• Dutch
  • Frisian
  • Afrikaans
Show full table of contents
-int
quickinfo

The non-Germanic suffix -int derives nouns with a common gender from non-Germanic verbs in -earje. The suffix -ear is truncated. The derivations are agent nouns. An example is studearjeto study > studintstudent. The stress is always on the suffix.

readmore
[+] General properties

The non-Germanic suffix -int forms nouns with common gender out of non-Germanic verbs in -earje. Examples are:


Table 1
Base form Derivation
studearjeto study studintstudent
assistearjeto assist assistintassistant
dosearjeto teach dosintteacher
korrespondearjeto correspond korrespondintcorrespondent
presidearjeto preside presidintpresident

These derivations are all agent nouns that have common gender. They refer to male persons. In case a female person is referred to, like studintstudent, assistintassistant, etc., an extra suffix -e has been added: studintefemale student, assistintefemale assistant.

Although most of the time one can connect a derivation in -int to a verb, there are exceptions in which the base form does not exist in Frisian. An example is the noun dissidintdissident, which lacks a verbal base (*dissidearje).

Comparable suffixes are -ant and -eur.

[+] Phonological properties

The suffix carries stress: assisTEARje[ɔsistjɛrjə]to assist > assisTINT[ɔsistɪnt]assistant. As can be seen, the augment -ear has been truncated during the suffixation process.

[hide extra information]
x Literature

This topic is based on Hoekstra (1998:102).

References:
  • Hoekstra, Jarich1998Fryske wurdfoarmingLjouwertFryske Akademy
Suggestions for further reading ▼
phonology
  • Dutch
  • Frisian
  • Afrikaans
Show more ▼
morphology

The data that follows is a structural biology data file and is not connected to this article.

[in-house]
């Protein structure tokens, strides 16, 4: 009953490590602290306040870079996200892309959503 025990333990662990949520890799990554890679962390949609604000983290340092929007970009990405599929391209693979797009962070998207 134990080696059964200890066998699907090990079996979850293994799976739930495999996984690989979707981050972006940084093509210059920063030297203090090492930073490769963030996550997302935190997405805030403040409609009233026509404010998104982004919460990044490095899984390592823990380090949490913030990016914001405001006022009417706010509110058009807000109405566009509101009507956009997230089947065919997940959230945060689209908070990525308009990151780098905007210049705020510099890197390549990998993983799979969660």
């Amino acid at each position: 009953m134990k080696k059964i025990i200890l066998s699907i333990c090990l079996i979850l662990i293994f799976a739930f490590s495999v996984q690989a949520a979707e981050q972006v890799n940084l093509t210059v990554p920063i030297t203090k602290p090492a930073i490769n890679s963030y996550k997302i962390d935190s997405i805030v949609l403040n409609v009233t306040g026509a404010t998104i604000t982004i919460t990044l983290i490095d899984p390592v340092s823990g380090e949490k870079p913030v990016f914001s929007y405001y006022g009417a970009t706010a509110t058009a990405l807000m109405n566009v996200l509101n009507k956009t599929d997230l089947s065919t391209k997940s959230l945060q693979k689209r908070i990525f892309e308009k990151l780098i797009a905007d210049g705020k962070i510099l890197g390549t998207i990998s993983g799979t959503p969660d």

• Dutch
  • Frisian
  • Afrikaans
  • -ing
    [72%] Dutch > Morphology > Word formation > Derivation > Nouns > Nominal suffixes
  • -erik
    [72%] Dutch > Morphology > Word formation > Derivation > Nouns > Nominal suffixes
  • -aard
    [72%] Dutch > Morphology > Word formation > Derivation > Nouns > Nominal suffixes
  • Gender
    [72%] Dutch > Morphology > Inflection > Nouns
  • -aris
    [71%] Dutch > Morphology > Word formation > Derivation > Nouns > Nominal suffixes
  • -eur
    [89%] Frisian > Morphology > Word formation > Derivation > Suffixation > Nominal suffixes > Verb as base
  • -ant
    [88%] Frisian > Morphology > Word formation > Derivation > Suffixation > Nominal suffixes > Verb as base
  • -enis
    [80%] Frisian > Morphology > Word formation > Derivation > Suffixation > Nominal suffixes > Verb as base
  • -aasje
    [78%] Frisian > Morphology > Word formation > Derivation > Suffixation > Nominal suffixes > Verb as base
  • -er
    [76%] Frisian > Morphology > Word formation > Derivation > Suffixation > Nominal suffixes > Verb as base
Show more ▼
syntax
  • Dutch
  • Frisian
  • Afrikaans
  • 1.3.1.5. Er-nominalization
    [71%] Dutch > Syntax > Nouns and Noun Phrases > 1 Characterization and classification > 1.3. Derivation of nouns > 1.3.1. Deverbal nouns
  • 1.2.2.2. Abstract nouns
    [71%] Dutch > Syntax > Nouns and Noun Phrases > 1 Characterization and classification > 1.2. Classification > 1.2.1. Proper nouns
  • 1.2.1. Proper nouns
    [71%] Dutch > Syntax > Nouns and Noun Phrases > 1 Characterization and classification > 1.2. Classification
  • 1.3.3. Non-spatial/temporal prepositions
    [70%] Dutch > Syntax > Adpositions and adpositional phrases > 1 Characteristics and classification > 1.3. A semantic classification of adpositional phrases
  • 1.3. Inflection
    [70%] Dutch > Syntax > Verbs and Verb Phrases > 1 Characterization and classification
Show more ▼
cite
print